Piecemeal Manifesto #4 – My 5 Rules for Revising
Allegedly there are writers out there who can draft a story or novel, do a polish, then send it off to their agent who then has no trouble selling it. If these writers do exist, there’s only one appropriate way to respond to them:
Because man, revising is work. Like hard work. But it’s also the writing I like doing the most, so that’s weird, right? I’ve written elsewhere on here that I hate drafting. But if I can get a shitty first draft down, I then have something to work with. Generally my first readable draft is like a weird, unwieldy, smoke-spewing machine leaking oil that’s held together by duct tape and gum. It’s a machine that does what I want it to, but it doesn’t do it well. So the goal of revising is to get the machine to run beautifully. Here are my personal rules:
1. It’s all about plot. Because I think most readers are reading for plot, I attack the story first, checking for plot logic, inconsistencies, and pacing. If I can’t put “therefore” or “but” between scenes, I have a problem. And in a you-probably-don’t-want-to-see-how-the-sausage-is-made moment: If the characters are doing things inconsistent to who they are, I either have to change the scene or gerry rig the character to make their actions make sense. In DON’T GET CAUGHT, I needed a character to be able to do a certain action at the end of the book. The only way I could make it work was by changing her job in the second draft to include this ability. Other writers may have the foresight to do this on the first draft, but I sure don’t. And oh man, make sure your main character is, you know, actually important.
2. Tighten, tighten, tighten! I don’t like books that waste my time with extraneous scenes, chapters, description, subplots, etc. So if a scene isn’t essential to the plot, I cut it. If I’m not sure if I should keep a sentence, I cut it. If I can cut a chapter by adding a paragraph to in another one, I do it. I believe in the ‘late in, early out’ approach when it comes to scenes and chapters, but my stuff doesn’t read like that early on. My first draft usually runs long, then gets smaller with each subsequent revision. My first readable draft of DGC was 94K. The version that got me signed with an agent was 81K. The version we sold to Sourcebooks was 74K. And the first revision of that draft that I finished this morning is at 68K. There’s not a lot of fat in the novel, just the way I like it.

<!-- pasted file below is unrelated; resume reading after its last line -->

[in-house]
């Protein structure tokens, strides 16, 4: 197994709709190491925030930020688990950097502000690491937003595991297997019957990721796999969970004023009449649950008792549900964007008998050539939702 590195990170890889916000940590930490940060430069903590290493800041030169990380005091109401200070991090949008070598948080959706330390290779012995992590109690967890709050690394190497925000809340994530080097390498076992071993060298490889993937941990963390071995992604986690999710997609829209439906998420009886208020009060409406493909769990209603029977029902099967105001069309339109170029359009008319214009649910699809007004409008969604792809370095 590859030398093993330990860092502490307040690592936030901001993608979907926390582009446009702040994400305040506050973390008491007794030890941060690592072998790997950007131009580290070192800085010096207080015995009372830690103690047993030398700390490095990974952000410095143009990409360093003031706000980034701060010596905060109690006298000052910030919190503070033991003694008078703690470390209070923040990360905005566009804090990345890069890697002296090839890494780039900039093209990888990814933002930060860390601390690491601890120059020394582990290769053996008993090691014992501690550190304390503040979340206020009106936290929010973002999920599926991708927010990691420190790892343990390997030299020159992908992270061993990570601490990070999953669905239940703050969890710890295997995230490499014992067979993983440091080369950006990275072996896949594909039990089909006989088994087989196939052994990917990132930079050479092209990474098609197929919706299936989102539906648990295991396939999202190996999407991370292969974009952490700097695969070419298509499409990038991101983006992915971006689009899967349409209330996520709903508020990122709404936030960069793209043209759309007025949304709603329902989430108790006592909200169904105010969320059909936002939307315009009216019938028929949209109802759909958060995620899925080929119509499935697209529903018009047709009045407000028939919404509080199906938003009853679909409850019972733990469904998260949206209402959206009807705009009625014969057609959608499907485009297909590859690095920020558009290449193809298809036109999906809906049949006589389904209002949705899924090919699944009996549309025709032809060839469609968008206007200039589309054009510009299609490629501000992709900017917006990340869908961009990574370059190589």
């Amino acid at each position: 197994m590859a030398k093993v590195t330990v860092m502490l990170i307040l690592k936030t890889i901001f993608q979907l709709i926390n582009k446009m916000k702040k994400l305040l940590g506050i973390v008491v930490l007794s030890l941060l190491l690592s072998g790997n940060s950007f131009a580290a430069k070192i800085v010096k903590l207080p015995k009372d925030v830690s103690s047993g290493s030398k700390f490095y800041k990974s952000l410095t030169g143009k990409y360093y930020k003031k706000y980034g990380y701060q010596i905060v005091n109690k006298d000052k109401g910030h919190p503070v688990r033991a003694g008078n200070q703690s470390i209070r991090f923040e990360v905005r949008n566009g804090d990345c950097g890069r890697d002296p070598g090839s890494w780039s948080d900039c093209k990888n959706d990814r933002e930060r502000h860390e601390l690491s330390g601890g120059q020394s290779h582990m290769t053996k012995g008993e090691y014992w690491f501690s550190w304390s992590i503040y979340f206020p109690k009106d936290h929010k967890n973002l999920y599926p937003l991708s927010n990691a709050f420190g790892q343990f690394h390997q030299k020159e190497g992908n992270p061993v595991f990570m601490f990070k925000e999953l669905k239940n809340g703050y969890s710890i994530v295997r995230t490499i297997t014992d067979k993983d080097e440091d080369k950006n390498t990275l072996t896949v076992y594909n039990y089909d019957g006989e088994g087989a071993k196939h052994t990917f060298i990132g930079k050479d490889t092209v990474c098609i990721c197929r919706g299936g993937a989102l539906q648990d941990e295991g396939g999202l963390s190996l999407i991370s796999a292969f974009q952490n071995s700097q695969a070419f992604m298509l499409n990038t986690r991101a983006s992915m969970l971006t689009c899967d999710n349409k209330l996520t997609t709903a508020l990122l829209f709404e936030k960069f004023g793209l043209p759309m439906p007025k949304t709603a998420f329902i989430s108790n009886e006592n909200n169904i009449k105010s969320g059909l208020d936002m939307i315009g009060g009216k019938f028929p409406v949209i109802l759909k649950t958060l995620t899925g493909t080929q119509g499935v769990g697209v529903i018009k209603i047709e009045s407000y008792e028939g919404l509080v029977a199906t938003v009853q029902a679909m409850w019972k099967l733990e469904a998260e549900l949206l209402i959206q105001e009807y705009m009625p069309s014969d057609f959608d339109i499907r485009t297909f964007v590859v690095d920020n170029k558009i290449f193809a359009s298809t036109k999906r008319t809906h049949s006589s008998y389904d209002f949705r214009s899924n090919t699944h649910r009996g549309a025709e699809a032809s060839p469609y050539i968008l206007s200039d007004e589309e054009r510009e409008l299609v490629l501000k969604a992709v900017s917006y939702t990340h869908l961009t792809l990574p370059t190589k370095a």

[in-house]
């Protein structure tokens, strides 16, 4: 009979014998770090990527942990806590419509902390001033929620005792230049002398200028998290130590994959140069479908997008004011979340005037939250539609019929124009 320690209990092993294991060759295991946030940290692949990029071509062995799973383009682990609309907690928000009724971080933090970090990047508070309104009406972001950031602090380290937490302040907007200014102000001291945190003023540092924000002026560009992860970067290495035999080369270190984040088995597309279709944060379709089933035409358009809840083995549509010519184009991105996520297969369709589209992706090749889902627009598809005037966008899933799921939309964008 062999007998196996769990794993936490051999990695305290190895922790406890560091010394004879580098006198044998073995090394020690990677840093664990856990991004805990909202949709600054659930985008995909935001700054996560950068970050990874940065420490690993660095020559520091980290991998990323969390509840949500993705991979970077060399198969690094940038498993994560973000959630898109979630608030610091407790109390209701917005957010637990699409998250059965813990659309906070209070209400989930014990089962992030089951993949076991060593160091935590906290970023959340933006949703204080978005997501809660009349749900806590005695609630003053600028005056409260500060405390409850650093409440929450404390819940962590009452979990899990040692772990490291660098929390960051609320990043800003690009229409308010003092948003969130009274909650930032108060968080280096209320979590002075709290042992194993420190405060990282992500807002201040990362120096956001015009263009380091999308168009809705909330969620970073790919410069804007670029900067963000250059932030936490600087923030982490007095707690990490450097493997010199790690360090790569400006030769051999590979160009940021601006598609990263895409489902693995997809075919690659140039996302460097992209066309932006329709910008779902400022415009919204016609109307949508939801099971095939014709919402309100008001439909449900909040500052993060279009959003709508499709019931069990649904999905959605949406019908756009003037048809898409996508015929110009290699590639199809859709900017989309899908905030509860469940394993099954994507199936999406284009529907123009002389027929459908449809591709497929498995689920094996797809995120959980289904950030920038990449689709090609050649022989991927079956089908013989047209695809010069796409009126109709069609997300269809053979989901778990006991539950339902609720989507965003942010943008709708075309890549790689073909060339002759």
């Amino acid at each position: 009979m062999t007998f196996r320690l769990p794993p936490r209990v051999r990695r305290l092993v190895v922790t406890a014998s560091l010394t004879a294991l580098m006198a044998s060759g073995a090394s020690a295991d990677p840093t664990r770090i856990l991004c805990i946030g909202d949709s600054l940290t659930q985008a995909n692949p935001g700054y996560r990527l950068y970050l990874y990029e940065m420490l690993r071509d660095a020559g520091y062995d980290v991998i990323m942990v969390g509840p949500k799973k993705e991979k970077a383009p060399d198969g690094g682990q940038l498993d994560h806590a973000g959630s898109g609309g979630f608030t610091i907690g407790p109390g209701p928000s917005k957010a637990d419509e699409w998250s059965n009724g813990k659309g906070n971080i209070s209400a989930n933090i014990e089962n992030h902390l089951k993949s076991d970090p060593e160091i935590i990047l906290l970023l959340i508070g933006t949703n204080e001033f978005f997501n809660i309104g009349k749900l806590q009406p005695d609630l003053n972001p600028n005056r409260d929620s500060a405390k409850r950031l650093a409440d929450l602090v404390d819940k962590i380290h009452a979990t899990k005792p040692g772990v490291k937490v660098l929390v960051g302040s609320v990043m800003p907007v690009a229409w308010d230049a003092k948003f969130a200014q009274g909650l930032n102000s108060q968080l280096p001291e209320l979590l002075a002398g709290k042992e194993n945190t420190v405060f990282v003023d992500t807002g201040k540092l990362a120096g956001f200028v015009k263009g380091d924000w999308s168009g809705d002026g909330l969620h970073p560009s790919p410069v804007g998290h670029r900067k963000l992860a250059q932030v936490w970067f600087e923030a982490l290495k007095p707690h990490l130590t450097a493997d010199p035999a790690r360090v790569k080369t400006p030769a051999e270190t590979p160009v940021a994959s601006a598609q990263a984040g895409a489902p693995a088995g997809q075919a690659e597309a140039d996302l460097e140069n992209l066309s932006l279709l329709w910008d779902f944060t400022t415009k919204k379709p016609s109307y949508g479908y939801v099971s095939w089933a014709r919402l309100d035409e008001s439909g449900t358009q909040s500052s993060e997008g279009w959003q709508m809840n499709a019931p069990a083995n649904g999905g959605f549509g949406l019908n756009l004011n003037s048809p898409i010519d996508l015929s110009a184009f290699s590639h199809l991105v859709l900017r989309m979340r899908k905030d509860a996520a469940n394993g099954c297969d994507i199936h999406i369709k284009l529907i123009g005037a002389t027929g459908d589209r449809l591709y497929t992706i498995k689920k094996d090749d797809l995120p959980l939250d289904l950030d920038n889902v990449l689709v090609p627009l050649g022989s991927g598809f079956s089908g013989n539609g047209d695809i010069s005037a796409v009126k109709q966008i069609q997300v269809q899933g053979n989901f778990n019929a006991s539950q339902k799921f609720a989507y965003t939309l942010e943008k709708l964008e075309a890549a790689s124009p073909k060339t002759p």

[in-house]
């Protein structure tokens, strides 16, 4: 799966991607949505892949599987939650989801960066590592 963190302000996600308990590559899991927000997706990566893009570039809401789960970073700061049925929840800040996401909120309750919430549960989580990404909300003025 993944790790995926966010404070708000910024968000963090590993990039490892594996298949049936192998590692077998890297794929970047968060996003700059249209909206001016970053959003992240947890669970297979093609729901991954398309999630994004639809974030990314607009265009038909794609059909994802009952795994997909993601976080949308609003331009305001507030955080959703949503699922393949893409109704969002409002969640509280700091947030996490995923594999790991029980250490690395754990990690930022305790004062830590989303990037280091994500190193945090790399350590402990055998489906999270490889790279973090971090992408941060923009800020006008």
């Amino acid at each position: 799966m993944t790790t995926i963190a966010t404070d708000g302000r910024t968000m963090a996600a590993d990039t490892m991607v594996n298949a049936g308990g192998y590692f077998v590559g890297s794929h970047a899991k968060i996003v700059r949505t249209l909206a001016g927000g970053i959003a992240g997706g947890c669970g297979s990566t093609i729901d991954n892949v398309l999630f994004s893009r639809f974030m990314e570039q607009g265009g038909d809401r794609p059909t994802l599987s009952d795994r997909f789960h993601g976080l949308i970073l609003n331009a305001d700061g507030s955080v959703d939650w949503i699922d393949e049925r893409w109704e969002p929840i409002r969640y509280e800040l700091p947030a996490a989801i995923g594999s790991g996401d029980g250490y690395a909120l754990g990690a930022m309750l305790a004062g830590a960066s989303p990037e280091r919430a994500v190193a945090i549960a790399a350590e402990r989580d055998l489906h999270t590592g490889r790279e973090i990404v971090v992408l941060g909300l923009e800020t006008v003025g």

3. Trust your instincts. If you have a feeling something’s wrong, there is. Fix it. Always assume your readers will spot plot gaps, bad logic, and inconsistencies. Because they will, and you’ll look sloppy.
4. Line edits last. I get the plot and characterization finished first–this can take a bunch of drafts–before I worry about the writing. I barf it all out on the page, terrible sentence by terrible sentence, in order to get the story to work. I tidy it all up, making it read as smoothly as I can, last. Generally, I read a page until I find something clunky, fix it, start again at the top of the page, read until I find another problem, fix, and begin again, repeating until I can read the whole page without stopping. It takes some time, but is worth it.
5. Don’t over-carve the pumpkin. I picked up this gem from Daryl Gregory. Because we’ve all done that, right? Thought, “I’ll just do this one final cut on the pumpkin” and then it’s ruined? Or if you’re anti-Halloween, made the disastrous decision to cut your own hair, which always starts okay, but at some point you go too far and then:
Because, man, it’s easy to revise forever and not let anyone see it. It reminds me of a line from one of my favorite movies, Searching for Bobby Fischer: “It’s unsettling, isn’t it? When you realize there are only so many things you can teach a child. And finally, they are who they are.” That’s your novel. At some point, you have to let it out into the world. You can only hope when you release it, some agent, publisher, reader, etc., doesn’t